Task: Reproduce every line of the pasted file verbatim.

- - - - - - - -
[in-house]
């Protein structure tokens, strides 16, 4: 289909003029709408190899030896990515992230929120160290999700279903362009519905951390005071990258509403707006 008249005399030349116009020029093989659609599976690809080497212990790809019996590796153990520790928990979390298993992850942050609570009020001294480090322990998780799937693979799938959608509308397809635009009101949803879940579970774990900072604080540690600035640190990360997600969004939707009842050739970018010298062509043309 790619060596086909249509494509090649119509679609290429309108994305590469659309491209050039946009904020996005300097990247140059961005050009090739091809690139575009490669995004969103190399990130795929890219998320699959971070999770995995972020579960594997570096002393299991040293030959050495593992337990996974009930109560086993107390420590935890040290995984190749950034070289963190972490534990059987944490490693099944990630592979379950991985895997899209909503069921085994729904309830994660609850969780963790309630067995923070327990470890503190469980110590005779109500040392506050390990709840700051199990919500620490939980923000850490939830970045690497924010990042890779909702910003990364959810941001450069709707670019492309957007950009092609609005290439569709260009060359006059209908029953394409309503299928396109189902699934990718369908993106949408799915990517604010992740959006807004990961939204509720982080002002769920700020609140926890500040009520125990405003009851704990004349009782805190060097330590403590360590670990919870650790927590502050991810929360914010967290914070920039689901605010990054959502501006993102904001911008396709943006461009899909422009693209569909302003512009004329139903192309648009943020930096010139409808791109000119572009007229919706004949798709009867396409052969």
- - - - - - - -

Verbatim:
[in-house]
């Protein structure tokens, strides 16, 4: 289909003029709408190899030896990515992230929120160290999700279903362009519905951390005071990258509403707006 008249005399030349116009020029093989659609599976690809080497212990790809019996590796153990520790928990979390298993992850942050609570009020001294480090322990998780799937693979799938959608509308397809635009009101949803879940579970774990900072604080540690600035640190990360997600969004939707009842050739970018010298062509043309 790619060596086909249509494509090649119509679609290429309108994305590469659309491209050039946009904020996005300097990247140059961005050009090739091809690139575009490669995004969103190399990130795929890219998320699959971070999770995995972020579960594997570096002393299991040293030959050495593992337990996974009930109560086993107390420590935890040290995984190749950034070289963190972490534990059987944490490693099944990630592979379950991985895997899209909503069921085994729904309830994660609850969780963790309630067995923070327990470890503190469980110590005779109500040392506050390990709840700051199990919500620490939980923000850490939830970045690497924010990042890779909702910003990364959810941001450069709707670019492309957007950009092609609005290439569709260009060359006059209908029953394409309503299928396109189902699934990718369908993106949408799915990517604010992740959006807004990961939204509720982080002002769920700020609140926890500040009520125990405003009851704990004349009782805190060097330590403590360590670990919870650790927590502050991810929360914010967290914070920039689901605010990054959502501006993102904001911008396709943006461009899909422009693209569909302003512009004329139903192309648009943020930096010139409808791109000119572009007229919706004949798709009867396409052969």